Money continues to pour out of Italian and Spanish banks for safer havens. This month I note a curious side effect: A huge amount of money went into French banks instead of German banks. The following table shows the winners and losers.
Target2 Imbalances in Billions of Euros
|Country||Symbol||Dec Target2 Balance||Nov Target2 Balance||Month-Over-Month Change||Comment|
|Spain||ES||-254.1||-241.8||-12.3||Highest Since 2012|
|Greece||GR||-94.4||-97.3||2.9||Lowest Since 2014 Q4|
|Germany||DE||584.2||592.5||-8.3||Second Highest Since 2012|
|Netherlands||NL||54.7||49.4||5.3||Highest Since 2002|
|Finland||FI||20.1||31.8||-11.7||Lowest Since 2014 Q4|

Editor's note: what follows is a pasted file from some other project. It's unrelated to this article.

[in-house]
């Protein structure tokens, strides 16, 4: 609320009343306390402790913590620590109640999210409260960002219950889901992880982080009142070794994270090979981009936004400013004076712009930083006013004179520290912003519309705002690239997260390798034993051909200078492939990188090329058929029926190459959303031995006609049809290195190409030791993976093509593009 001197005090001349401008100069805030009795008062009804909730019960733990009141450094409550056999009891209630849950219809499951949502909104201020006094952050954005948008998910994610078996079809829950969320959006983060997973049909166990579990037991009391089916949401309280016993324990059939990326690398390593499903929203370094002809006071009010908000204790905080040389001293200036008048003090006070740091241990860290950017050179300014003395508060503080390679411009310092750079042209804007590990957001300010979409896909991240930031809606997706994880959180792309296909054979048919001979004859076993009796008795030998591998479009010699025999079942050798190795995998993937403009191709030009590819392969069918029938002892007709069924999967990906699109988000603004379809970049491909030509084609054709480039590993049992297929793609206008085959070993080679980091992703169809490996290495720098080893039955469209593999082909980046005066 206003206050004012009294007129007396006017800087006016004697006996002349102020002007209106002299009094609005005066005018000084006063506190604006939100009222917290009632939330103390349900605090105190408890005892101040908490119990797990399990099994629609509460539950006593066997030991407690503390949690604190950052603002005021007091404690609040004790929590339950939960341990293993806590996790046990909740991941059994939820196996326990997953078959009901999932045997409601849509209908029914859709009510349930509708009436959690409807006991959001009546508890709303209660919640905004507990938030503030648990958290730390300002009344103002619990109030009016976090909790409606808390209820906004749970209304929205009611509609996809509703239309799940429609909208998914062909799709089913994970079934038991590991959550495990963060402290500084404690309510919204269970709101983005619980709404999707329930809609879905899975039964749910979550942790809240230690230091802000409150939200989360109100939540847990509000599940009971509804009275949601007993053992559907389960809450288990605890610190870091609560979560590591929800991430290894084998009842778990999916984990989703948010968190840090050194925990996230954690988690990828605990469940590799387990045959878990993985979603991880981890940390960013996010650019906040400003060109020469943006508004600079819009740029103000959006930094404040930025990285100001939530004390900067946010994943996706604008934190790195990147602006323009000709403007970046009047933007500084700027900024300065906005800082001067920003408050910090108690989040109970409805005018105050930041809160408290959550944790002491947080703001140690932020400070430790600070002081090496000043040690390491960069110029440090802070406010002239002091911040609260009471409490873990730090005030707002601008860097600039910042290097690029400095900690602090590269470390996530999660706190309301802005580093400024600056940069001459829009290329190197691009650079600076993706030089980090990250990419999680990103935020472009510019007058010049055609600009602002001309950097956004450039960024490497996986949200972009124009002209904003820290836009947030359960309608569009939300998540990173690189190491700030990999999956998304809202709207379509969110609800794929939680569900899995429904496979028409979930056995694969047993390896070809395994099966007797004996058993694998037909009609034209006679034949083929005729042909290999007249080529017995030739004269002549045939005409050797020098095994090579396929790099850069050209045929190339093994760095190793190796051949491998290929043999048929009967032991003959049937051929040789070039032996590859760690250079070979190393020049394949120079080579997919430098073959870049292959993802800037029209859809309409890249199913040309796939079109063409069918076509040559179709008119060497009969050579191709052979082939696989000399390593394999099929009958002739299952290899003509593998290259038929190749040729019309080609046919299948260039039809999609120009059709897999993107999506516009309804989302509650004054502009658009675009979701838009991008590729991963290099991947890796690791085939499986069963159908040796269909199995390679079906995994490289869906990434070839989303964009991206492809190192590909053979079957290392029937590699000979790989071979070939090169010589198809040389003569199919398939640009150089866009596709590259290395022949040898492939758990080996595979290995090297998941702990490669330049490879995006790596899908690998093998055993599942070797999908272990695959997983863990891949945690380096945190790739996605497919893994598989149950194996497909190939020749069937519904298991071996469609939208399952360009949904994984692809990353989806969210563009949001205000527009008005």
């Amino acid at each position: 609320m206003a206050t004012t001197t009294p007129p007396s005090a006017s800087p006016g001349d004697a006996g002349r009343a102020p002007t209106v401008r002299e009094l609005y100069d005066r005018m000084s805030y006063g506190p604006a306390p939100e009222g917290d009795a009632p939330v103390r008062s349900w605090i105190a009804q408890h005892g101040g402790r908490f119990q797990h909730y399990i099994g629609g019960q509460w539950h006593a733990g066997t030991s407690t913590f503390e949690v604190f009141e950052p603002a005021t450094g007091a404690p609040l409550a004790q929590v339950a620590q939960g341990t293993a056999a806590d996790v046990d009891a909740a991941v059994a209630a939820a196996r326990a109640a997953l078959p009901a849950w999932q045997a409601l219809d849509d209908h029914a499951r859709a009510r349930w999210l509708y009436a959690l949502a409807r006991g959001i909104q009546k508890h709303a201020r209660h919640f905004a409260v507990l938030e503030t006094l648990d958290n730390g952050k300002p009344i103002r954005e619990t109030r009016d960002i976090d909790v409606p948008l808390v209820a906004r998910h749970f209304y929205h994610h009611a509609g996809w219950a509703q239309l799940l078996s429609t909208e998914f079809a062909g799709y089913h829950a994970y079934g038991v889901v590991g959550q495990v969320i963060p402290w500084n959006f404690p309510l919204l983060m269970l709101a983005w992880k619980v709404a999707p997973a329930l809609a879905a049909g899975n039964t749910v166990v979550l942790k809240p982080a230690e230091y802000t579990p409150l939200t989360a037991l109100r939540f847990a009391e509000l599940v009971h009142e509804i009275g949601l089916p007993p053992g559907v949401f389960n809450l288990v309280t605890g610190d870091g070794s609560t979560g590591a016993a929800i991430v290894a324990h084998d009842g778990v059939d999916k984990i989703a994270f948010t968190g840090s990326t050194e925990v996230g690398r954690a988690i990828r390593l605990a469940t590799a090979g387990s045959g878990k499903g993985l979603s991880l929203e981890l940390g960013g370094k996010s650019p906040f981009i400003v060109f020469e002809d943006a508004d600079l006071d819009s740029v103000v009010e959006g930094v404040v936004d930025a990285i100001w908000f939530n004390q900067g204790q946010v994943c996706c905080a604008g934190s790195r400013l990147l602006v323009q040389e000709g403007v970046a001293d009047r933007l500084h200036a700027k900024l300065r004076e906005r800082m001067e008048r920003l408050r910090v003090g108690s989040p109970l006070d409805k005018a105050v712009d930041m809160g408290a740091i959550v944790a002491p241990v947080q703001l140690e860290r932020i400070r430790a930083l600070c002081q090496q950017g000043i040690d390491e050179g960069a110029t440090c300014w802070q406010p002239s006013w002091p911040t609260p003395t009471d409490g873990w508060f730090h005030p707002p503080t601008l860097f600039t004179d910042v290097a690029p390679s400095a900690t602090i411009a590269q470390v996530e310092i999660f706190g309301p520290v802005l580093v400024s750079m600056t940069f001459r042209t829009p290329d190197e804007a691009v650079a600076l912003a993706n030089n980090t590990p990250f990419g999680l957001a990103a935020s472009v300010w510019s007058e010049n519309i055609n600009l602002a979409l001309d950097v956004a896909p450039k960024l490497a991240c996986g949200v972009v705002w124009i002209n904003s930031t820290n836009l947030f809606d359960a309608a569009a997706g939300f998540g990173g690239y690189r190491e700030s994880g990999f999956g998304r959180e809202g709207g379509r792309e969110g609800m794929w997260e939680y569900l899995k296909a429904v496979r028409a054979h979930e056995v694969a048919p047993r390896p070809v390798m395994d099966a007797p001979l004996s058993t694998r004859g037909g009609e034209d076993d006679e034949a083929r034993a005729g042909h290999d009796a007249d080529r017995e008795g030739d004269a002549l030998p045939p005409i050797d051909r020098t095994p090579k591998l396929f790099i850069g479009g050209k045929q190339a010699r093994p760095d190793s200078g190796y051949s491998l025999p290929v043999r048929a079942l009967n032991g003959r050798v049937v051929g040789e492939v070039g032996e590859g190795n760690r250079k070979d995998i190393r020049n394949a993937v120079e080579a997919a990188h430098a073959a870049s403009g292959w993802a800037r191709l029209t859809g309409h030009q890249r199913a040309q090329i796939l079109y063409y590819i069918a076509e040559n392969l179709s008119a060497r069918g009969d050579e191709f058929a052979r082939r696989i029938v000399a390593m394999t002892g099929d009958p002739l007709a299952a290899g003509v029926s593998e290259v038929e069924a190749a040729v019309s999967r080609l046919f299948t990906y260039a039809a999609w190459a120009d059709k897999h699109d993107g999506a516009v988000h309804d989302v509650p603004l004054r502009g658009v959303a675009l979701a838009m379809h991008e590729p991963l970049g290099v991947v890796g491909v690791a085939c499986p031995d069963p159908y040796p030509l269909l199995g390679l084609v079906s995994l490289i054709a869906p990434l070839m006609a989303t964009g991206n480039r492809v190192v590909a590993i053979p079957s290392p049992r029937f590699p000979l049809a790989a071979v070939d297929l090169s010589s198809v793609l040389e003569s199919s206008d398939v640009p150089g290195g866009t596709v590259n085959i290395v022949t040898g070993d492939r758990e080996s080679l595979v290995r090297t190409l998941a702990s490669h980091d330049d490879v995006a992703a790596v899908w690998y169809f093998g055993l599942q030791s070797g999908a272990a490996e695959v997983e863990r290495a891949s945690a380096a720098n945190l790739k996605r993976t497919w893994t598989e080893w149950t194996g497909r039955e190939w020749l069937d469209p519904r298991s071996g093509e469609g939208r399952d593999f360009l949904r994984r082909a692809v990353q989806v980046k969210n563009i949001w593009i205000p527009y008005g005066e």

|Cyprus||CY||2.4||2.4||0||Second Highest Ever|
I created the above table using data from the ECB Statistical Data Warehouse
European Country Codes
The above from Eurostat Country Codes.
Lack of Trust
To encourage more lending, ECB president Mario Draghi cut the deposit rate for money parked at the ECB from -0.2% to -0.3% on December 3.
Clearly that did not work.
Europe Fears Bail-Ins
Stepping back a bit, here’s a key question: What caused the depositors to flee their banks in the first place?
The answer is fear of bail-ins, confiscations, capital controls, and bank failures like we have seen in Greece and Cyprus.
Target2 Refresher Course
Target2 imbalances are an excellent measure of capital flight from eurozone countries to other eurozone countries.
Those needing a further explanation of Target2 should consider Discussion of Target2 and the ELA (Emergency Liquidity Assistance) program; Reader From Europe Asks “Can You Please Explain Target2?”
Mike “Mish” Shedlock